MORIOKA, IWATE PREF. – A project to restore a pine tree forest wiped out by the tsunami that destroyed Rikuzentakata, Iwate Prefecture, in March 2011 kicked off Saturday with the goal of having about 40,000 saplings planted on the city’s coastline by March 2020.
The replanting project has a budget of around ¥1.35 billion, according to the Iwate Prefectural Government.
Before the tsunami from the mega-quake wiped it out, the 70,000 trees in the Takatamatsubara pine forest covered 2 km of the city’s coastline, attracting many tourists.
The trees were planted during the Edo Period (1603-1868) to form a tidewater control forest, but the 2011 tsunami swept away all but one tree.
The lone pine became a symbol of hope but had to be cut down after excessive sea salt deposited by the tsunami eventually killed it. It was subsequently used to make a monument called the “miracle pine tree.”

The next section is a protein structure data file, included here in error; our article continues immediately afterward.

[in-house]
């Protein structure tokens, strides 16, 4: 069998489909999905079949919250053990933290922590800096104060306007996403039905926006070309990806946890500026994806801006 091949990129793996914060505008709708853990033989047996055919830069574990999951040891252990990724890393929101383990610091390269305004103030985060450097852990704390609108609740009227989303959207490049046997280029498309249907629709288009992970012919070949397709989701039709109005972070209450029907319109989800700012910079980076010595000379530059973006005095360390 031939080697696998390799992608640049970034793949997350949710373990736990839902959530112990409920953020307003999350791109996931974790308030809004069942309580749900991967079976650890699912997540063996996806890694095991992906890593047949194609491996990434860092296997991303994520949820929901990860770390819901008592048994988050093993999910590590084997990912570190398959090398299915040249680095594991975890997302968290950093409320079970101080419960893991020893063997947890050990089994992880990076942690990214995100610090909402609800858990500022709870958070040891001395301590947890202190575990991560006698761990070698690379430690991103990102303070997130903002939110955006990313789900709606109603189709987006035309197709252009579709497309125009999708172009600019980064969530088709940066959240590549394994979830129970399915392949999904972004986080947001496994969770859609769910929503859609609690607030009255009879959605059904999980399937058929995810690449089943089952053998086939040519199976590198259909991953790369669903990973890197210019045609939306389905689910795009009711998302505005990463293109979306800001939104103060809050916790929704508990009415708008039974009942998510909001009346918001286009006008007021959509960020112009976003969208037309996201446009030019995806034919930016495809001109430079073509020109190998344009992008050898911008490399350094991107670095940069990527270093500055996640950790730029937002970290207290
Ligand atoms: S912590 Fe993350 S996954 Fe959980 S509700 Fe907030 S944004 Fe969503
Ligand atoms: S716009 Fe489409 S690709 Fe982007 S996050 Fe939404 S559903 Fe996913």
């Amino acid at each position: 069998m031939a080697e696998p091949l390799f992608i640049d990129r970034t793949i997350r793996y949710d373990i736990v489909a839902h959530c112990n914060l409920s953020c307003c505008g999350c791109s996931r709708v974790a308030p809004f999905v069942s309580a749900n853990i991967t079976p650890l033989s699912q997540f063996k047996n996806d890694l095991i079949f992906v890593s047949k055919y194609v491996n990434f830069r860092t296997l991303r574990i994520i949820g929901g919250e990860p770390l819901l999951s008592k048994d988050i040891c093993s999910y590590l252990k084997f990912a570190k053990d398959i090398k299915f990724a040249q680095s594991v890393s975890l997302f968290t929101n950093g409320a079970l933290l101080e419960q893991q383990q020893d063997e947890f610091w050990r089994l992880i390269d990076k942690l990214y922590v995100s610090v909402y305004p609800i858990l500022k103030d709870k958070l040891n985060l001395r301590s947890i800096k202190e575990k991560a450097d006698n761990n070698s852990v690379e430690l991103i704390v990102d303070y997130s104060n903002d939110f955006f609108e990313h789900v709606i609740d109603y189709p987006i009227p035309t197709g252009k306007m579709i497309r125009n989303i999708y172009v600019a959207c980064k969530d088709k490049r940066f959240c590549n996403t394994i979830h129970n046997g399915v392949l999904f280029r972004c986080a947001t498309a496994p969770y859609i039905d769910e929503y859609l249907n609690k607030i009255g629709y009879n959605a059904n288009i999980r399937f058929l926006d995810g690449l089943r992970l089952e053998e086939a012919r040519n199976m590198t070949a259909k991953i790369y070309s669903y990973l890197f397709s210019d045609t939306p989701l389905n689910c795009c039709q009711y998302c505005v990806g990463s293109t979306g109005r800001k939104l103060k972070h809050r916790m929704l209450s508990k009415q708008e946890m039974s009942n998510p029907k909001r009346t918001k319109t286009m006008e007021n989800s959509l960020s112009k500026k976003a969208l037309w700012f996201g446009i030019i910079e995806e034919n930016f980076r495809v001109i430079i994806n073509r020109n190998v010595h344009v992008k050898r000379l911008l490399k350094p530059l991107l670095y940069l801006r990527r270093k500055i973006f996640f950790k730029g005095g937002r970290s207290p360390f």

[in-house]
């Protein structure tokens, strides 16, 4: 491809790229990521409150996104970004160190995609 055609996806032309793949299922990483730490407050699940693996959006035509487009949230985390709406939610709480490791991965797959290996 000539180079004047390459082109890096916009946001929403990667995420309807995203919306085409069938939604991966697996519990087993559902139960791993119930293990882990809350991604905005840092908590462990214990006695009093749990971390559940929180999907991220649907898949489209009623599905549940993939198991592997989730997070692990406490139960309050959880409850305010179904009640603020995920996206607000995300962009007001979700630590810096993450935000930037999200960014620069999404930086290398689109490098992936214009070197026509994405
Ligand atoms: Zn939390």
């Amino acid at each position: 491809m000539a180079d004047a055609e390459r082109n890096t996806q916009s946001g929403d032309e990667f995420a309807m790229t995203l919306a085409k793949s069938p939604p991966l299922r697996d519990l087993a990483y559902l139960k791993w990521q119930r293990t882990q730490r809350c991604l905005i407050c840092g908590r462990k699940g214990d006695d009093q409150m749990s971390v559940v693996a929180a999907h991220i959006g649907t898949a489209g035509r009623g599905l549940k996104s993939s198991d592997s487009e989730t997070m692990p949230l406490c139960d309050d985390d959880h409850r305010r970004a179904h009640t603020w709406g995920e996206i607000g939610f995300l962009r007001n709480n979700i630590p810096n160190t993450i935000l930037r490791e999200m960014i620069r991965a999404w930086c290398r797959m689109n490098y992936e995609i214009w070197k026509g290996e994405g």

At the commemoration ceremony Saturday, around 300 people planted 1,250 saplings from Iwate and other parts of the country.
“I participated in the event because I wanted to help with the reconstruction of the area,” said Ibuki Maeta, an 11-year-old elementary school student in Kurayoshi, Tottori Prefecture. The sixth-grader said he knows how dreadful earthquakes can be because he experienced a large one last year in Tottori.
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